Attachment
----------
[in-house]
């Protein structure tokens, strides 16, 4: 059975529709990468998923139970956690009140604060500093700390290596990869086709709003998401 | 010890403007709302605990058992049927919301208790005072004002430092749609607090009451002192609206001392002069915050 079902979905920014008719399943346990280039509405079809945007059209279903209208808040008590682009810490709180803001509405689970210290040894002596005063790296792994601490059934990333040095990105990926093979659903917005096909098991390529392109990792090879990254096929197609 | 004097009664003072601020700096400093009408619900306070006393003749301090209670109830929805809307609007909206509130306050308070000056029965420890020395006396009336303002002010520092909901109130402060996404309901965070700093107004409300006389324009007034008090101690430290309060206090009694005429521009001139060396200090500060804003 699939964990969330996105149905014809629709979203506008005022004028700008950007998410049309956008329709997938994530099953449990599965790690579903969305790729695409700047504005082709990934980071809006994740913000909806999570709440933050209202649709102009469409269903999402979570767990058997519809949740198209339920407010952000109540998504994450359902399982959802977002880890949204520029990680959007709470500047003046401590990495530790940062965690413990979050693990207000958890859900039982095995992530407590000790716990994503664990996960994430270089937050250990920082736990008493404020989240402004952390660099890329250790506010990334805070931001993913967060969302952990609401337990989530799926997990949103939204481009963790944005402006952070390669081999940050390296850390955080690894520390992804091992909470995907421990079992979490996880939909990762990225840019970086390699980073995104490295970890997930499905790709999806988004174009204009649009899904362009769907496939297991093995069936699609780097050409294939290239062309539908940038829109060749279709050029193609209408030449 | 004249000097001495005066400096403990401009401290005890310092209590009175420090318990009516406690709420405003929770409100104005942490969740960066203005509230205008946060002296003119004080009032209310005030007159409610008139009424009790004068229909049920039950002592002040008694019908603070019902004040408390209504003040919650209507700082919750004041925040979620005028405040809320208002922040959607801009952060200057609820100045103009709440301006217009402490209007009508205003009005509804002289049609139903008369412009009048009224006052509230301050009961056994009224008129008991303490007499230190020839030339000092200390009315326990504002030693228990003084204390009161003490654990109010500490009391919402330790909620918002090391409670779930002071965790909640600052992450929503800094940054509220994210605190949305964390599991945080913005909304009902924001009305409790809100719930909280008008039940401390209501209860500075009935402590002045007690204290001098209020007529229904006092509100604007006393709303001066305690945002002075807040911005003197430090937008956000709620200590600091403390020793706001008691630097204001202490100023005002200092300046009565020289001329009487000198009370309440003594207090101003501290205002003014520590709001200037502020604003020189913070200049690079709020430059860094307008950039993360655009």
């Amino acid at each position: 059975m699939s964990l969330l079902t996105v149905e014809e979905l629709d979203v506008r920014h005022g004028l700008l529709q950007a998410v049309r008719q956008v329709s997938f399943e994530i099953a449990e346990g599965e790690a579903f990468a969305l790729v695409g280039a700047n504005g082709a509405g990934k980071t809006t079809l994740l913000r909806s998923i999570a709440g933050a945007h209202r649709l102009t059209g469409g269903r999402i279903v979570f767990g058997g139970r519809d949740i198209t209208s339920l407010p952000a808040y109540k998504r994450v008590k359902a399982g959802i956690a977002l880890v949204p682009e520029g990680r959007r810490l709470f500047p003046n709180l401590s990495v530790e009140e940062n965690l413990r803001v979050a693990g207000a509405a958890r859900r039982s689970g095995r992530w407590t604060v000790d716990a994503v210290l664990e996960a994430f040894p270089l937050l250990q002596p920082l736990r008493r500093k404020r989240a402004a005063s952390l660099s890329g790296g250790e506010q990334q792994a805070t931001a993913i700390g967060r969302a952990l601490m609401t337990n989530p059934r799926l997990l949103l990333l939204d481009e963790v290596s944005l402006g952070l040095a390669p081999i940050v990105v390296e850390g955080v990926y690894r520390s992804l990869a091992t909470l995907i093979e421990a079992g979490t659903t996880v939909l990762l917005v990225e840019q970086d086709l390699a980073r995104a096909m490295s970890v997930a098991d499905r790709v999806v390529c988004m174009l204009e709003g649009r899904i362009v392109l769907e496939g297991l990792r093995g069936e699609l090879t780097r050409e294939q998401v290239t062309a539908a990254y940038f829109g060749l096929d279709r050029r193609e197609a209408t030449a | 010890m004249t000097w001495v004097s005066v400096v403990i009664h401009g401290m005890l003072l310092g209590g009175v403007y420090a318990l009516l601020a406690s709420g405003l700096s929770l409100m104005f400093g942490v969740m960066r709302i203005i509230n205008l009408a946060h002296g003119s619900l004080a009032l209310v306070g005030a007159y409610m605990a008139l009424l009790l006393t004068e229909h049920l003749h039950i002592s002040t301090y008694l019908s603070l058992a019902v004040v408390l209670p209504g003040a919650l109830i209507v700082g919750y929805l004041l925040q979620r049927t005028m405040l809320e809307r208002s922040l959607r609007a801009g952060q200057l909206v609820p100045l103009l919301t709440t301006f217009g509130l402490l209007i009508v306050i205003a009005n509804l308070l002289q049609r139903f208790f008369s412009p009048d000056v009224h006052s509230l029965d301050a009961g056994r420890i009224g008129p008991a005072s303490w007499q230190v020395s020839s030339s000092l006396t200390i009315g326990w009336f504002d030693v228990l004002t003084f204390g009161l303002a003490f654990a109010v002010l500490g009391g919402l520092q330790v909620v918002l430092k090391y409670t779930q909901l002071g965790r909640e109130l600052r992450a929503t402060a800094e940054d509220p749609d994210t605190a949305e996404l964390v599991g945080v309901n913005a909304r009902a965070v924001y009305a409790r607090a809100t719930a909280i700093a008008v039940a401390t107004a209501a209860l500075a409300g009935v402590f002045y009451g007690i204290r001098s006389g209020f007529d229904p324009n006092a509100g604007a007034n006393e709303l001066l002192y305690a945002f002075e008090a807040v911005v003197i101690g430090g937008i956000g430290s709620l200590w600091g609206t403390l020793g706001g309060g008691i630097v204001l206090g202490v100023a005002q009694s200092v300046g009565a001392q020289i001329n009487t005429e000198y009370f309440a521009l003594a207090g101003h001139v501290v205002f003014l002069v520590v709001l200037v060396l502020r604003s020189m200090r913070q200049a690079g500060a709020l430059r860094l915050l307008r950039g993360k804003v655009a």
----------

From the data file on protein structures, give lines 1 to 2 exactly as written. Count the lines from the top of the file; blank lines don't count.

[in-house]
């Protein structure tokens, strides 16, 4: 059975529709990468998923139970956690009140604060500093700390290596990869086709709003998401 | 010890403007709302605990058992049927919301208790005072004002430092749609607090009451002192609206001392002069915050 079902979905920014008719399943346990280039509405079809945007059209279903209208808040008590682009810490709180803001509405689970210290040894002596005063790296792994601490059934990333040095990105990926093979659903917005096909098991390529392109990792090879990254096929197609 | 004097009664003072601020700096400093009408619900306070006393003749301090209670109830929805809307609007909206509130306050308070000056029965420890020395006396009336303002002010520092909901109130402060996404309901965070700093107004409300006389324009007034008090101690430290309060206090009694005429521009001139060396200090500060804003 699939964990969330996105149905014809629709979203506008005022004028700008950007998410049309956008329709997938994530099953449990599965790690579903969305790729695409700047504005082709990934980071809006994740913000909806999570709440933050209202649709102009469409269903999402979570767990058997519809949740198209339920407010952000109540998504994450359902399982959802977002880890949204520029990680959007709470500047003046401590990495530790940062965690413990979050693990207000958890859900039982095995992530407590000790716990994503664990996960994430270089937050250990920082736990008493404020989240402004952390660099890329250790506010990334805070931001993913967060969302952990609401337990989530799926997990949103939204481009963790944005402006952070390669081999940050390296850390955080690894520390992804091992909470995907421990079992979490996880939909990762990225840019970086390699980073995104490295970890997930499905790709999806988004174009204009649009899904362009769907496939297991093995069936699609780097050409294939290239062309539908940038829109060749279709050029193609209408030449 | 004249000097001495005066400096403990401009401290005890310092209590009175420090318990009516406690709420405003929770409100104005942490969740960066203005509230205008946060002296003119004080009032209310005030007159409610008139009424009790004068229909049920039950002592002040008694019908603070019902004040408390209504003040919650209507700082919750004041925040979620005028405040809320208002922040959607801009952060200057609820100045103009709440301006217009402490209007009508205003009005509804002289049609139903008369412009009048009224006052509230301050009961056994009224008129008991303490007499230190020839030339000092200390009315326990504002030693228990003084204390009161003490654990109010500490009391919402330790909620918002090391409670779930002071965790909640600052992450929503800094940054509220994210605190949305964390599991945080913005909304009902924001009305409790809100719930909280008008039940401390209501209860500075009935402590002045007690204290001098209020007529229904006092509100604007006393709303001066305690945002002075807040911005003197430090937008956000709620200590600091403390020793706001008691630097204001202490100023005002200092300046009565020289001329009487000198009370309440003594207090101003501290205002003014520590709001200037502020604003020189913070200049690079709020430059860094307008950039993360655009």